Onion Planting

It is too rainy out today to be gardening, but during the break last weekend, I finally got my onions planted.  This year we added Vidalias to the experiment in addition to White and Red onions.  The Vidalias come as sprouted plants, so there is instant satisfaction in planting rows of them.

We also raised the beds a bit this year, as lsat year saw us battling a bit of rot. With all the rain, I figured a higher bed could not hurt. I spaced the beds very wide, so we can grow some quick crops like radishes and lettuce in between.

 The White and Red onions come as small bulbs, and they get planted about 2 inches down in the middle of the beds. While I hand spade planted each of the baby Vidalia plants ( which are spaced about twice as far apart as the bulbs), it is easier to hoe out a small trench, lay in the onions at 2-3 inches apart and then cover them up. 
At the end of the day, I ended up with 10 beautiful rows  of onions. Now to watch them grown…

Asparagus:Preparing for years of harvest

I finally got around to adding Asparagus to our perennial collection. Since all of our kids love asparagus, this will become a spring and early summer staple. We eat enough of it that I invested in 2 year old plants, so that we can do a light harvest this year and get a full harvest next year, rather than waiting two or three years. The savings at the Farmer’s Market/grocery will more than offset the extra cost.

Asparagus comes as rhizomes with a crown..  we got three varieties, Jersey Knight, Supreme Jersey Knight ( for large stalks for grilling) and a Purple Asparagus ( supposed to be sweet enough to eat raw..)  The hardest part of planting asparagus is digging the trench.  It needs to  be 12-18 inches deep.  I put one variety here, close to the house, so it is easy for dinner harvest. The other two varieties got planted yesterday in a 30′ trench at the edge of the far east vegetable garden. We just agreed to  turn this into a permanent bed and lose 2 feet of garden. It was  much easier to dig than this trench, which was in un-tilled clay ground. This will also save us from augmenting the soil with lots of organic matter as we will have to do with this bed.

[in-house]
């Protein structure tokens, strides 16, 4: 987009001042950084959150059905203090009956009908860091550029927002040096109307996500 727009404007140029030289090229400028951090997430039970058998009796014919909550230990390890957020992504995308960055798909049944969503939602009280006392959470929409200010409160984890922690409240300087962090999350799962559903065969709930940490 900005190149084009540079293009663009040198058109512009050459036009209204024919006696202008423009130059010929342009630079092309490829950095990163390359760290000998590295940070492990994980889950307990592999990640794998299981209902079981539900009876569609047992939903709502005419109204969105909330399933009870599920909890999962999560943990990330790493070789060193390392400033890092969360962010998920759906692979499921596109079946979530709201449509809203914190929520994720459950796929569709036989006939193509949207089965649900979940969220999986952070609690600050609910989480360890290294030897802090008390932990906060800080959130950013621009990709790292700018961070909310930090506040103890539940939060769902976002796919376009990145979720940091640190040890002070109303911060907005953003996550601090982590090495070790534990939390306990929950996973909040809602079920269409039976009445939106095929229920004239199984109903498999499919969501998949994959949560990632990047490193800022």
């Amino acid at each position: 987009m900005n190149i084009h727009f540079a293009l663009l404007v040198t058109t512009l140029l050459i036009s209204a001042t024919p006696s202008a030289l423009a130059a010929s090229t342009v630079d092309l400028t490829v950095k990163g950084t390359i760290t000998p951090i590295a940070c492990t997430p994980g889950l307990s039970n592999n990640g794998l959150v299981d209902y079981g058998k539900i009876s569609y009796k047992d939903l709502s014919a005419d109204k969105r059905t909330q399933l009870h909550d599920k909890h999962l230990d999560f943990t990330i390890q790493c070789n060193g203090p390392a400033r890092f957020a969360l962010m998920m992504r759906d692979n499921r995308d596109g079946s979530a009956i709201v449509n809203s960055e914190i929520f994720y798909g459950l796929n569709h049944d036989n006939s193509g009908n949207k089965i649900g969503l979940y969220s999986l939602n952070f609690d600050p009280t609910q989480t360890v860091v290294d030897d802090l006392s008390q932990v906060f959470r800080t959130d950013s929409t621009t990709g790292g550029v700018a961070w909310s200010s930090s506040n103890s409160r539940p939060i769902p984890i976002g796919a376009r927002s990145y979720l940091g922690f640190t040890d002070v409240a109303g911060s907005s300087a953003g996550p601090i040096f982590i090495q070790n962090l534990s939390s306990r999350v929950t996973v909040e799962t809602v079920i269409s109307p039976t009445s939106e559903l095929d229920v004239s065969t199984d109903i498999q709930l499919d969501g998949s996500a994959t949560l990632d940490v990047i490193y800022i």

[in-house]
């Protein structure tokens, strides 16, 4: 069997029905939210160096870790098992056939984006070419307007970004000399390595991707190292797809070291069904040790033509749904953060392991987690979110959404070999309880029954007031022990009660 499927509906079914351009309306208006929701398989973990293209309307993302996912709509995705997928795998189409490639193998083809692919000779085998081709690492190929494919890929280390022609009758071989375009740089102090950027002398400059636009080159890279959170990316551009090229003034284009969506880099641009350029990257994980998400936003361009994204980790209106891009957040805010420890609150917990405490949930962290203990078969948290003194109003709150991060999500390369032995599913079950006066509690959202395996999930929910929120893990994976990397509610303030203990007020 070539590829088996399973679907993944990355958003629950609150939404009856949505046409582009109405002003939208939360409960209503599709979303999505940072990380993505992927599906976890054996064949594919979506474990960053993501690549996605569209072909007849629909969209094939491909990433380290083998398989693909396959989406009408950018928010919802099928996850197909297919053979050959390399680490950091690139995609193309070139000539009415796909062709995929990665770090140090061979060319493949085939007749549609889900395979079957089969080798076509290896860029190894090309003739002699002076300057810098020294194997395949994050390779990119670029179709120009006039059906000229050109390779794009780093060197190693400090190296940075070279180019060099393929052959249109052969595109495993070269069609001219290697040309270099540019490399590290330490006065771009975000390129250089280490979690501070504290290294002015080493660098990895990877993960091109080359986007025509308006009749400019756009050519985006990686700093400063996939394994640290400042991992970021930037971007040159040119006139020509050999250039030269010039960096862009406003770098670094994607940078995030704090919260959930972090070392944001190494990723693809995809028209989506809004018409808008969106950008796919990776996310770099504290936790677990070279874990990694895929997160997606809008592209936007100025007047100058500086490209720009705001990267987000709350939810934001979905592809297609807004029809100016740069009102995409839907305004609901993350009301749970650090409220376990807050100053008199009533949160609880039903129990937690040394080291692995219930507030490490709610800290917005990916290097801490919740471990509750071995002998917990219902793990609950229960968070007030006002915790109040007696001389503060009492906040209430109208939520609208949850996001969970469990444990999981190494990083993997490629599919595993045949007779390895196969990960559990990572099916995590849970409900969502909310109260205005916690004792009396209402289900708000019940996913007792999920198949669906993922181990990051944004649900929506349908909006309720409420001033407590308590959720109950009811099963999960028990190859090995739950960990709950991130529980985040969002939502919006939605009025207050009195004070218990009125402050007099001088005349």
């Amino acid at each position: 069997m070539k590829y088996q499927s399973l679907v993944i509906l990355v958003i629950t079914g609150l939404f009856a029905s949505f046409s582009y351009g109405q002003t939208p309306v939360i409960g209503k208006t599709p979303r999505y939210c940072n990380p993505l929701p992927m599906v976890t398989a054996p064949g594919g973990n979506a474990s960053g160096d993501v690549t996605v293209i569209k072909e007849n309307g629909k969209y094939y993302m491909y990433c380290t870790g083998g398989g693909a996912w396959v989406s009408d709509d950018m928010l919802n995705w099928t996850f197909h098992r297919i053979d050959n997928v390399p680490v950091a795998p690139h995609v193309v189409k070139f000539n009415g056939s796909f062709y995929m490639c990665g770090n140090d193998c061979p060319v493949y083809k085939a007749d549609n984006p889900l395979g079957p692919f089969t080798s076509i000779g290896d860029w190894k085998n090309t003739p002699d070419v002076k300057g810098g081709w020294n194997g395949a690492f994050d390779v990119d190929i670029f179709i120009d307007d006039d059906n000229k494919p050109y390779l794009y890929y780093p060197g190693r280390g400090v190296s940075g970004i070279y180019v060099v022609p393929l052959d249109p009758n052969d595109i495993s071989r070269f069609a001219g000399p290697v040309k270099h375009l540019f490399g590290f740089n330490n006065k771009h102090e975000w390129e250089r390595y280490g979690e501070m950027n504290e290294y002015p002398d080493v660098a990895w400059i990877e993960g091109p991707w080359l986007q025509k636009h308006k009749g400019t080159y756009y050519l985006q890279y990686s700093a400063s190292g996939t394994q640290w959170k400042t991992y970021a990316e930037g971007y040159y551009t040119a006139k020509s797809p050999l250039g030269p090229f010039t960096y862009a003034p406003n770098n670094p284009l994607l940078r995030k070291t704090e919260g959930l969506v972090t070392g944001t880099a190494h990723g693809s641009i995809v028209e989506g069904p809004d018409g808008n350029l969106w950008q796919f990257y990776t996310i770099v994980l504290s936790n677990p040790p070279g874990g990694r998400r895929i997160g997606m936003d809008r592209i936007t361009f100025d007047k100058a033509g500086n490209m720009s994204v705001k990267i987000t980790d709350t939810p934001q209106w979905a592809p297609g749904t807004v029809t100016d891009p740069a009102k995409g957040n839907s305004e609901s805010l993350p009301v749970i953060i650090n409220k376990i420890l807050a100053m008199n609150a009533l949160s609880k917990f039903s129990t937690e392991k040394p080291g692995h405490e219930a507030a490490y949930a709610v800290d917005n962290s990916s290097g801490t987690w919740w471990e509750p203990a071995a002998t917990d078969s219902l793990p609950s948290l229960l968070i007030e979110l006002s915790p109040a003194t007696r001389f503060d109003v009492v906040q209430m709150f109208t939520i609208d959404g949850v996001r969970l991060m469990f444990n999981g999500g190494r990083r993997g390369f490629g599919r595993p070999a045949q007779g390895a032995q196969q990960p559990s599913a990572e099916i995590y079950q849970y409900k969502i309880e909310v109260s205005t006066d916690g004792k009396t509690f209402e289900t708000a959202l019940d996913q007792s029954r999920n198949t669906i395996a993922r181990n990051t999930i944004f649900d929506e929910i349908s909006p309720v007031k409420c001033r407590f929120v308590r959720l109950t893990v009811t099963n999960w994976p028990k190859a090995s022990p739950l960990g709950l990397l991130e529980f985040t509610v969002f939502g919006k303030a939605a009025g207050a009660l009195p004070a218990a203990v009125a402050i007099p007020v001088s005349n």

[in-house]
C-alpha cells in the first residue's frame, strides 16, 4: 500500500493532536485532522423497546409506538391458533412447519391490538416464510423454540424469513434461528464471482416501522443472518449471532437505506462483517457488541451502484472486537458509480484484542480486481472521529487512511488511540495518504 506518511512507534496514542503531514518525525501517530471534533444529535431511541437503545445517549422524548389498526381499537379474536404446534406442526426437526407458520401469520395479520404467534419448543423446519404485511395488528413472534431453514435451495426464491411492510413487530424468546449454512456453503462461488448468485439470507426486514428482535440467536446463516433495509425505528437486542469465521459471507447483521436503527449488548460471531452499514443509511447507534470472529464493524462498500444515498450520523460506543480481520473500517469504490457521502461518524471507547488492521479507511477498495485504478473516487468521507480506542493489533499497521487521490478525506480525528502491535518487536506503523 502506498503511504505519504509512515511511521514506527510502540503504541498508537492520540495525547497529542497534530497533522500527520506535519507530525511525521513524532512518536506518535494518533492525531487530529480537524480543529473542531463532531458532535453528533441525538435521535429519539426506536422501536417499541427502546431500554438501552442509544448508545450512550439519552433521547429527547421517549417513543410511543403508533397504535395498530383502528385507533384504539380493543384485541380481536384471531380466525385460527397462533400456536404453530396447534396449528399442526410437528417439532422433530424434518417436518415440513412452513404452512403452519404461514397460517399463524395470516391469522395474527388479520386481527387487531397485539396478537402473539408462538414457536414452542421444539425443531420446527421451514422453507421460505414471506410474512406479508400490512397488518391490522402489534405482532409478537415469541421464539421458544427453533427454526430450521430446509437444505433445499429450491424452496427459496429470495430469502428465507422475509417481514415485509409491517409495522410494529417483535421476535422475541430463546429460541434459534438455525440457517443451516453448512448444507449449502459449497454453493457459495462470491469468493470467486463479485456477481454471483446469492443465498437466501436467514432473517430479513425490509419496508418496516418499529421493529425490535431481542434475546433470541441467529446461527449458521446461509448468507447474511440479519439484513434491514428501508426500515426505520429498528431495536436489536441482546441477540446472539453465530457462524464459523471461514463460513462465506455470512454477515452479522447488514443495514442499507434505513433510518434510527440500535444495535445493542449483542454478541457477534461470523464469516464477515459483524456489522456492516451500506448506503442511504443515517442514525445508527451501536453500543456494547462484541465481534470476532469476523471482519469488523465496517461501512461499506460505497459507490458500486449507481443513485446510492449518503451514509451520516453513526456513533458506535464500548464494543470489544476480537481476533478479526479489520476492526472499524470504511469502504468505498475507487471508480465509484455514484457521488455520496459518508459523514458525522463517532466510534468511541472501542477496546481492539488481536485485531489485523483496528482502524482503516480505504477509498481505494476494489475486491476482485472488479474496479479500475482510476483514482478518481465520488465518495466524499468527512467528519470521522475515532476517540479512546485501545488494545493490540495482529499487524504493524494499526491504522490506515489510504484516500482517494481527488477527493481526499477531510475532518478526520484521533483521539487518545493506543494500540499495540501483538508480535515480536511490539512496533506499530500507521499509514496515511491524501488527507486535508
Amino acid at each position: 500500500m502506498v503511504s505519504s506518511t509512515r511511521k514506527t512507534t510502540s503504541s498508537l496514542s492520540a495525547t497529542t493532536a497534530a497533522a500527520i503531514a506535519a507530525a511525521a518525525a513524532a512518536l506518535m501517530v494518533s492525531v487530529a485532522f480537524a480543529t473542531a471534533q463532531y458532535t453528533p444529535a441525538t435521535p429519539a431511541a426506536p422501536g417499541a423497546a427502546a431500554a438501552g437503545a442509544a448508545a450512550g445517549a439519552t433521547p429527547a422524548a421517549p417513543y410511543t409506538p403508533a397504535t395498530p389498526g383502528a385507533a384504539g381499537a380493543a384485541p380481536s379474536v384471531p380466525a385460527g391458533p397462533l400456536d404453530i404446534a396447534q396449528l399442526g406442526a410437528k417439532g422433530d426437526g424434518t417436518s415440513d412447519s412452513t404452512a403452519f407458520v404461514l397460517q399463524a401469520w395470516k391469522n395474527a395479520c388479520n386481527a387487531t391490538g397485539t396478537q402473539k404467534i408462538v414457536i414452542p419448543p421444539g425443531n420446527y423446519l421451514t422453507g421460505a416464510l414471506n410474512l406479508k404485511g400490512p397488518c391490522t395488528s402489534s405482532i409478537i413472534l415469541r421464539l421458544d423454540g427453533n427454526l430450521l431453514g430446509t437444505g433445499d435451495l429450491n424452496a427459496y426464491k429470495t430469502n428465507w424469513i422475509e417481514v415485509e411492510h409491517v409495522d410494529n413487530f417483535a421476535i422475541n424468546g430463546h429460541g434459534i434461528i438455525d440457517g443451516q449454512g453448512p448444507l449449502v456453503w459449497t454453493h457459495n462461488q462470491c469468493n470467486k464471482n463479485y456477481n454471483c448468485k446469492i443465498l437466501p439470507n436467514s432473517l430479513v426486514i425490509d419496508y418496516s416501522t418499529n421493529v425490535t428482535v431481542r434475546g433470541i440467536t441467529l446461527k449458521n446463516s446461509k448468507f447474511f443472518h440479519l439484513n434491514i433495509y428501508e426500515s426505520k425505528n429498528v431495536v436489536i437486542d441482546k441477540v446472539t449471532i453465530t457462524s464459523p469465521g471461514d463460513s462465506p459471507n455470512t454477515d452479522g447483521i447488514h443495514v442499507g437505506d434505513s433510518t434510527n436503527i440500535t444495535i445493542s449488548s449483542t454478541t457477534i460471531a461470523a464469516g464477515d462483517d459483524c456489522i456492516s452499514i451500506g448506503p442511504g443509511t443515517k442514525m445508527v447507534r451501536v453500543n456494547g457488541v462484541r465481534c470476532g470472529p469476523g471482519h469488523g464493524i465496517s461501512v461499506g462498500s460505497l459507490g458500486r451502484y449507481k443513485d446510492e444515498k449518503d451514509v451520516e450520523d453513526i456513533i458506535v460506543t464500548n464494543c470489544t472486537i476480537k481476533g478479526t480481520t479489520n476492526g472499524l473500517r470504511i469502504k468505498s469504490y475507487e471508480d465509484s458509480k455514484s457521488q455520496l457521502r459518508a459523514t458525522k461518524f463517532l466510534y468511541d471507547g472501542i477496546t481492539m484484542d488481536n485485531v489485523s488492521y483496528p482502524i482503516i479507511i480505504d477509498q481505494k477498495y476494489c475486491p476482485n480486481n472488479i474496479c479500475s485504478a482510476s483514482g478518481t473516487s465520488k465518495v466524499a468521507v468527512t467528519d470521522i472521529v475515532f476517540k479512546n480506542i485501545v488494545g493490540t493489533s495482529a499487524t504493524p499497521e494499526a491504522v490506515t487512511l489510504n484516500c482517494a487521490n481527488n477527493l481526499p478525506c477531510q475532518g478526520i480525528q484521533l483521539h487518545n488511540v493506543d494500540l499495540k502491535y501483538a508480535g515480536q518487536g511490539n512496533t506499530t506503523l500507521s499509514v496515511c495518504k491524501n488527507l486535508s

The rhizomes are planted crown up, and rhizomes spread in the bottom of the trench and covered with 2 inches of soil. As it sprouts, we will fill in the trench until there is a slightly hilled asparagus bed.

Plants are spaced between 8-18 inches apart, according to variety instructions.

Fingers crossed and a little sun mixed in with this rain, and soon enough we will have green sprouts shooting up through the ground.

The potato saga cotinues

Here in Indiana, it is Potato Planting time. This is our third year of a growing potato addiction. The first year it started with a walk through Rural King , and we happened to pass by the bins of seed potatoes.

“We should grow some potatoes this year…” , was quickly followed by picking through seed potatoes and filling a  sack or two with small seed potatoes that could easily be put into the ground.  We broke new ground for that garden, made some mounds, planted the potatoes and let them grow.
 Our yield was relatively low that year, but honestly not bad for someone who had never grown potatoes ( how is it I grew even peanuts as a child, but not potatoes??). We hand pulled small ones during the late summer and our harvest took us until Dec 1. It was satisfying, the potatoes were delicious and we were hooked.  Over the winter, I read more on raising potatoes and was more prepared the next spring.